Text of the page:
David asks for the intervention of the “Lord”, Adonai, the sovereign Ruler and Commander of the universe (Psalms 55:9). He is asking the Lord to “confuse”, literally “swallow up” his enemies, which is to eat them greedily. He also asks if God will “divide their tongues”, causing division among them. Herein is clearly a reference to the confusion of language at the building of the tower of Babel (Genesis 11:1-1 Samuel :).

The enemy’s greatest weapon is their tongue. When the Lord causes a confusion of language among His enemies, their coherence is lost, much like it was in the confusion of language God gave at the building of the tower of Babel. They cannot then continue to forge pernicious plans because they no longer understand each other.

The reason for his question is that he sees “violence and strife in the city” (cf. Habakkuk 1:3). By the city is meant Jerusalem. David himself is not in the city, but prophetically it is about the remnant and they will be in the city. He has heard how things are in the city. He has been told that in a way that he can visualize it. It hurts David that that city is terrorized by the enemy and the wicked. They call the shots in the city.

It is so bad, in fact, that violence and strife surround the city because it is upon its walls that surround it (Psalms 55:10). The walls, which normally guarantee safety and protection for the city from evil because they have faithful guards on them, no longer offer that safety and protection at all. On the contrary, on the walls parade people who protect iniquity and mischief in the midst of the city. And they do so day and night, that is, incessantly.

“In her midst”, down to the inner city, destruction is at work (Psalms 55:11). “Her streets”, where everyday life takes place, is mired in “oppression and deceit”. All social life is ineradicably permeated by it. All classes of the population employ trickery and deceit.

After complaining about what is going on in the city, his city, David goes on to complain about a specific person (Psalms 55:12). The reproach of enemies is bad, but this is to be expected, it is in a way ‘normal’ and understandable. He could bear it too, even though it should hurts and cause fear. And for his hater who exalted himself against him, he could hide himself so that he were no longer exposed to his hatred.

But the person he is about to describe is neither an enemy nor a hater, but a “man” [Hebrew enosh, mortal man], of whom he says he is “my equal” (Psalms 55:13). David’s putting it this way indicates that he is speaking as a king and placing the other person as on his level. Achitofel – if David is thinking of him, which is likely – is not a king is, but the antichrist will be a king. It shows how much he has valued this person who in himself is no more than a mortal man.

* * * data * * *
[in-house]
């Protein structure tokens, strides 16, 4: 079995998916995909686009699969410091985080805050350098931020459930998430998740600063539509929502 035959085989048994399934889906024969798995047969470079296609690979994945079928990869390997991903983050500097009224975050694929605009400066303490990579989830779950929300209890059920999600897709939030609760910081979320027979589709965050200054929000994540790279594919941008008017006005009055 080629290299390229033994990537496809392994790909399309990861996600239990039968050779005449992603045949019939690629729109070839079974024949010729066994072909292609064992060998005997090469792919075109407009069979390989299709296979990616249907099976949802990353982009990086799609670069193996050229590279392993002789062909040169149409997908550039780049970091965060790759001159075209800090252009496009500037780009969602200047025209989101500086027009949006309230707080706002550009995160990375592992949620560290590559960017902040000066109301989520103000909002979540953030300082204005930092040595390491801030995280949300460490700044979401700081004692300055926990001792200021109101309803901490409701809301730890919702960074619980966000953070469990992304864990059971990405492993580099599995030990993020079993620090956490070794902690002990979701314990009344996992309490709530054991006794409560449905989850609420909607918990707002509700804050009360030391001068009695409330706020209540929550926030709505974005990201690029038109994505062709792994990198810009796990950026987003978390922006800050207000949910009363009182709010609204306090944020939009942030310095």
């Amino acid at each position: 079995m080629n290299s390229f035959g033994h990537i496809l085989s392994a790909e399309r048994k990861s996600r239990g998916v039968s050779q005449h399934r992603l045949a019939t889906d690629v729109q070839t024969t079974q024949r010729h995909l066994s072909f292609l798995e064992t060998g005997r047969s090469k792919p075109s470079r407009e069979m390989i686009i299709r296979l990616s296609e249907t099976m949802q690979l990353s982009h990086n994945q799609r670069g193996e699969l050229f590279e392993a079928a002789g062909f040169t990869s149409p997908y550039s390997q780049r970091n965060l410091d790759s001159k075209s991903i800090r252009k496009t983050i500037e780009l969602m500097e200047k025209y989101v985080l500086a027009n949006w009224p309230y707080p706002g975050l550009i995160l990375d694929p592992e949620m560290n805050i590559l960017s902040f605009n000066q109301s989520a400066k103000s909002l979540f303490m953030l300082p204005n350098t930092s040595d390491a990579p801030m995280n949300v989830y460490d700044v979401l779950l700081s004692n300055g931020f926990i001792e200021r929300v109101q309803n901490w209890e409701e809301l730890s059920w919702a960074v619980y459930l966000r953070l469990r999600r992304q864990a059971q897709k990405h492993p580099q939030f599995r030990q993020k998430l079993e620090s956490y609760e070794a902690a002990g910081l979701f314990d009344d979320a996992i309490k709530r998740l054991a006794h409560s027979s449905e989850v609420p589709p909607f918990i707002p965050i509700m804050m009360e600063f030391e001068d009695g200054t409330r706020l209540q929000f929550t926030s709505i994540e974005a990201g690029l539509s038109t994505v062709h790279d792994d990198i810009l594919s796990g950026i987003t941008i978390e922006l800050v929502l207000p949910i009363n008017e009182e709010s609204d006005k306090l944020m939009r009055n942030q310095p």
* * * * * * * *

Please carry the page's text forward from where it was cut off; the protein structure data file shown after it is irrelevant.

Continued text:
The designation “my companion and my familiar friend” emphasizes the special relationship that existed between David and this person. This does apply to Ahithophel who was David’s “companion” and who was a “familiar friend” to David, an intimate (cf. Psalms 41:9).

David describes the relationship with his companion and familiar friend as “sweet fellowship” (Psalms 55:14). He describes his dealings with him as intimate. It reflects the intimacy of the close friendship he had with him. As a culmination of their close dealings with each other, David mentions that they walked “in the house of God in the throng”.

Prophetically we see this in the first half of the last year week of Daniel. Then the believing remnant and the unbelieving mass of the Jews, under the leadership of the antichrist, will go together to the newly rebuilt temple in Jerusalem (Daniel 9:27). The antichrist will take the lead and act very piously. Halfway through that year week, he will throw off his mask and show his true face. The mask comes off with the prohibition of further sacrifice and the erection of the abomination of destruction in the temple (Daniel 9:27; Matthew 24:15).

The anguish of the reproach and betrayal of such a person leads David to the sudden exclamation that “death come deceitfully upon them” (Psalms 55:15). David speaks in the plural, “them”. His former friend is not his only betrayer. However, that friend’s betrayal has affected him most deeply and brought him to this exclamation. The punishment that comes over it is to “go down alive to Sheol”, which brings to mind the judgment on Korah’s entourage and on the antichrist (Numbers 16:30-Micah :; Revelation 19:20).

This must happen to them, “for evil is in their dwelling, in their midst”. Their innermost being –that is, their deepest inner being, the center of their being – is a dwelling place of only evil, pernicious things. Nor is it a temporary dwelling, but a permanent habitation. Evil rules there, wielding the scepter and governing their complete will, speech and action.

Verses 16-21

God Will Hear